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GOP candidates for Florida attorney general disagree on gay adoption ban

ST. PETERSBURG — Lt. Gov. Jeff Kottkamp said Thursday he has been virtually locked out of the governor's office since Charlie Crist announced in April that he was leaving the Republican Party.

"He's my friend," Kottkamp, a Republican running for attorney general, said of Crist. "But I don't see him very often."

Kottkamp described his role in the administration as "far less" than what it had been just a few months ago.

"I stick to my responsibilities," said Kottkamp, who serves as chairman of Space Florida and oversees the Governor's Office of Adoption and Child Protection and Governor's Office of Drug Control. "I stick to them and make sure I keep doing my job."

Kottkamp made the remarks to reporters during a stop in St. Petersburg, where he and other Republicans running for attorney general — former Agency for Health Care Administration Secretary Holly Benson, Hillsborough prosecutor Pam Bondi and former statewide prosecutor Jim Lewis — addressed the Suncoast Tiger Bay Club.

The race has the potential to be one of the more unpredictable campaigns in Florida in 2010, partly because of the number of credible candidates, and partly because the race figures to draw little statewide attention.

Democrats will choose between two exiting state legislators: Dave Aronberg and Dan Gelber.

On Thursday, Kottkamp, Bondi and Benson each tried to offer themselves as a true conservative — Bondi as the outsider running against the scandals that have rocked the state Republican Party, Benson as a wonkish former agency head with an array of experience, and Kottkamp as a the son of a dump truck driver who learned early lessons about the power of people over government.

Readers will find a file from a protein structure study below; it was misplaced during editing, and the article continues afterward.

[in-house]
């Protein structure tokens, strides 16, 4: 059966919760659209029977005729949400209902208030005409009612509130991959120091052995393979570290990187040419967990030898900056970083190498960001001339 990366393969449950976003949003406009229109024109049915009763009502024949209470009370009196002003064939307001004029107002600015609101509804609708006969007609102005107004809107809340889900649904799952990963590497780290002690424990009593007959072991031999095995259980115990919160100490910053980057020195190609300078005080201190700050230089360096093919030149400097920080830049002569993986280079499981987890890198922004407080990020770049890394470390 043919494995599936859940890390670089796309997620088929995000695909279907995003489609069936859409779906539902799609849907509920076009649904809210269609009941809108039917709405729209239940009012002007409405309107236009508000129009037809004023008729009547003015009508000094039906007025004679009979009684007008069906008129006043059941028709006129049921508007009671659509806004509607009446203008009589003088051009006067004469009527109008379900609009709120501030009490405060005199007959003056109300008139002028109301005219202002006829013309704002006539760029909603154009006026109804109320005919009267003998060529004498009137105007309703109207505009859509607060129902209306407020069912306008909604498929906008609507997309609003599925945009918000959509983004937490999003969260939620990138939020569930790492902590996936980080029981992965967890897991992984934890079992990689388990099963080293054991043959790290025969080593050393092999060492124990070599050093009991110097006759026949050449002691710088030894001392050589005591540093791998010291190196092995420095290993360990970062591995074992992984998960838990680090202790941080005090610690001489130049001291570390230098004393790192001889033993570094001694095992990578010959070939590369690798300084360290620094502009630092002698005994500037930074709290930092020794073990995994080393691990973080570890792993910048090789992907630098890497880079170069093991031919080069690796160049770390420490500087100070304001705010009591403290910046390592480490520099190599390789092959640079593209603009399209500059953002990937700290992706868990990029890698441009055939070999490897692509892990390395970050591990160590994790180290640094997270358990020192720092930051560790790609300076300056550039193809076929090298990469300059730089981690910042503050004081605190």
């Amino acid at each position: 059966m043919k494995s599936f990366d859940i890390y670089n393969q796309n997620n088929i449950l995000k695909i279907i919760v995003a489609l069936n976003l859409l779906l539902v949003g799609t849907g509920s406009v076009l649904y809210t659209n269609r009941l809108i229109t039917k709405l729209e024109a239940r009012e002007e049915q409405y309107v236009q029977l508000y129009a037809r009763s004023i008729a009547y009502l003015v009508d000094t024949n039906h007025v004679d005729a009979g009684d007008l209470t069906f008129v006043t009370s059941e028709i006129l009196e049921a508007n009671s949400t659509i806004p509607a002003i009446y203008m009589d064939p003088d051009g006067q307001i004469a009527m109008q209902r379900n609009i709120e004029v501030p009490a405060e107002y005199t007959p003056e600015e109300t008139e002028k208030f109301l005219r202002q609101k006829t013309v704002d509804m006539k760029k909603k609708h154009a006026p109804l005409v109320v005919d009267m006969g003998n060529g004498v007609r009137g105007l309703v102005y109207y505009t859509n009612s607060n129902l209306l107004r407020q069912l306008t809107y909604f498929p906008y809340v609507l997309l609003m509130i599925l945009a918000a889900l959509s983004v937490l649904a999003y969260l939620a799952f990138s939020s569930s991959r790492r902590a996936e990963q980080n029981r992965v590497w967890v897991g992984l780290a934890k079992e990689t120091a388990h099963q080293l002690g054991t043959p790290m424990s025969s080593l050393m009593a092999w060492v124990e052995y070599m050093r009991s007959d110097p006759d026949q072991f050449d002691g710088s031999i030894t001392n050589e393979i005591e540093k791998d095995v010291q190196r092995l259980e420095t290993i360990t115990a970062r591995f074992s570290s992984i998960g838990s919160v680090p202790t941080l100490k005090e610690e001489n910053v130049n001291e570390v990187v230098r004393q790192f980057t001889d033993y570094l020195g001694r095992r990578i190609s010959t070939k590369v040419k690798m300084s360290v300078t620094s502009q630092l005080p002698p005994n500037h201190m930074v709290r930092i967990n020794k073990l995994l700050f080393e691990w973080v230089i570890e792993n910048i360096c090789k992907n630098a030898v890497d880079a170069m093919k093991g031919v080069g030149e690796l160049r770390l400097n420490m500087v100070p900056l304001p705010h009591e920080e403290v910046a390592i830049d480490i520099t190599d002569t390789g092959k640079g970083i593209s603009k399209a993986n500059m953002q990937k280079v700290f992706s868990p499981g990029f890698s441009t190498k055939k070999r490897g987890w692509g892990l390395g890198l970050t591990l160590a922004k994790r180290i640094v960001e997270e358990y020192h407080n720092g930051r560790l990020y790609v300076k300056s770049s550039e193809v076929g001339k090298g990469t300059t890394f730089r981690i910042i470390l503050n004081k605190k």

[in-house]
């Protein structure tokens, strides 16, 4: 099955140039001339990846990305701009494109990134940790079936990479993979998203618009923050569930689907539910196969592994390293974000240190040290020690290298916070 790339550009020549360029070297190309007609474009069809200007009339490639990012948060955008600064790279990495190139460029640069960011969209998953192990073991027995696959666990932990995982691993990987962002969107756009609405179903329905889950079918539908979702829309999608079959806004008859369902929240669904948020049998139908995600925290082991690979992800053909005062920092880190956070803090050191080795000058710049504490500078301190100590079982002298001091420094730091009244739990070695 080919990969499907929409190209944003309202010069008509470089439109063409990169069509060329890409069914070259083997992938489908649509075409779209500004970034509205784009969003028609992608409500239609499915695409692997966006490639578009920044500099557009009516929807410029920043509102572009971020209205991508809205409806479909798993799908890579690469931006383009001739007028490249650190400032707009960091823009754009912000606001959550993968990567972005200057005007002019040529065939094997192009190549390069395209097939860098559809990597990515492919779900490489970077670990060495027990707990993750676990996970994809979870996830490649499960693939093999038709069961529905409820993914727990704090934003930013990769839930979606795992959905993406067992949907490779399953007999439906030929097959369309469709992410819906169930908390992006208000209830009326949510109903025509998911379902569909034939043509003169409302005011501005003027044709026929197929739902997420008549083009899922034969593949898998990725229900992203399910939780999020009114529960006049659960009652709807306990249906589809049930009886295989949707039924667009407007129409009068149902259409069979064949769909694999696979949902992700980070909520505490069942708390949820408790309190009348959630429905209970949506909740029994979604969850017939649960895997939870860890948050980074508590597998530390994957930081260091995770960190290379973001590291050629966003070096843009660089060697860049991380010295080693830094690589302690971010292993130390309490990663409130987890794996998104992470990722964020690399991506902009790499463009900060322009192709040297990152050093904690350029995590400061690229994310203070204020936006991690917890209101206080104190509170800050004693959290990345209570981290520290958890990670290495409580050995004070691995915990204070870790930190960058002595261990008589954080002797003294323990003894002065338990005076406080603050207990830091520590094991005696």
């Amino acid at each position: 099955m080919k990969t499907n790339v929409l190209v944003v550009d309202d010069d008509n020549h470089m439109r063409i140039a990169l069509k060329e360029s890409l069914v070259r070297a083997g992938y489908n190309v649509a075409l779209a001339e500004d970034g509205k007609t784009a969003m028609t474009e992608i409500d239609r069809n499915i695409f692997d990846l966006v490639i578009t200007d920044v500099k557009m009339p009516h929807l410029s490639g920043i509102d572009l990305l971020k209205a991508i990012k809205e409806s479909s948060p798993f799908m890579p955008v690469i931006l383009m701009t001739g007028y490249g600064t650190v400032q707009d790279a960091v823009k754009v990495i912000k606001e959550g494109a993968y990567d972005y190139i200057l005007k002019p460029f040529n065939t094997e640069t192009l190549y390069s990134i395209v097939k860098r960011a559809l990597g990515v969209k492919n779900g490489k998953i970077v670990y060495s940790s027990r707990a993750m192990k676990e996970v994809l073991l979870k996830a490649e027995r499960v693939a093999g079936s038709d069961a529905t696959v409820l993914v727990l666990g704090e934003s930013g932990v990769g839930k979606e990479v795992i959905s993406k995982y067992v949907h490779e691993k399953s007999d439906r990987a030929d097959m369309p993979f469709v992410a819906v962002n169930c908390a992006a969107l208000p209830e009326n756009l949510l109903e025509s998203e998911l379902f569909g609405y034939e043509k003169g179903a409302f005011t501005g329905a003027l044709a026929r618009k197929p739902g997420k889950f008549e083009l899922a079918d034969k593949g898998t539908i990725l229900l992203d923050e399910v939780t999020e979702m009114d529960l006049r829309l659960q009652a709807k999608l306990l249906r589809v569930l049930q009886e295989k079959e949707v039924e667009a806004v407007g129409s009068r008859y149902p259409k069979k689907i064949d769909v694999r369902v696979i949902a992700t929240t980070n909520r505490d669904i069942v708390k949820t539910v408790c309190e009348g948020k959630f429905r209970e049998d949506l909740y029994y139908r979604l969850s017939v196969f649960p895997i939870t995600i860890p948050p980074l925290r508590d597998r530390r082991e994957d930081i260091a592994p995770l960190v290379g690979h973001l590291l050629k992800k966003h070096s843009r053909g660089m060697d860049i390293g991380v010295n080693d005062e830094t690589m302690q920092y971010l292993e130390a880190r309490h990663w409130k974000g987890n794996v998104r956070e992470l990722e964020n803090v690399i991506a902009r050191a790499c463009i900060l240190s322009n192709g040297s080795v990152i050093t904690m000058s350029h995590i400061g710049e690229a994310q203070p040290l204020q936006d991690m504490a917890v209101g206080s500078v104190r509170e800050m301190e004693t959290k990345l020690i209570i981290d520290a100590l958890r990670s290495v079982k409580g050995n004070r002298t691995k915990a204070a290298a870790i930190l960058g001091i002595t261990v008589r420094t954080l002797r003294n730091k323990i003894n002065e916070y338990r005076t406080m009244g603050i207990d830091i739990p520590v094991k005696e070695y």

All three said they support a bill passed by the Legislature that would require women seeking an abortion to first have an ultrasound performed. The women would be required to pay for the procedure.

And they all said they would continue current Attorney General Bill McCollum's lawsuit to declare the federal health care overhaul unconstitutional.

Lewis, a lawyer from Fort Lauderdale, said he would support the lawsuit, but not the abortion bill.

Bondi was the only candidate who wouldn't say whether or not the state should allow gay adoptions. The state's current attorney general, Bill McCollum, is appealing a 2008 court ruling that declared a state ban on gay adoptions unconstitutional.

Benson and Kottkamp said they agreed with McCollum's challenge, Lewis said he did not.

Bondi said "our judiciary will make a fair and just decision regarding that case," and suggested she would support either outcome.

Bondi had difficulty answering a question about whether or not she voted for Amendment 1, the tax-relief package offered by Republicans and Crist in 2008. After asking what Amendment 1 was, she quickly turned the discussion to property insurance.

Part of her trouble likely stemmed from the fact that she didn't vote in that election, Hills­borough County voting records show. That election — on Jan. 29, 2008 — also included the Republican presidential primary.

According to records, Bondi has voted in every presidential general election she has been eligible for, but she did not vote in the governor and Cabinet elections of 1986 and 1990.

Aaron Sharockman can be reached at asharockman@sptimes.com.

GOP candidates for Florida attorney general disagree on gay adoption ban 06/03/10 [Last modified: Friday, June 4, 2010 12:04am]
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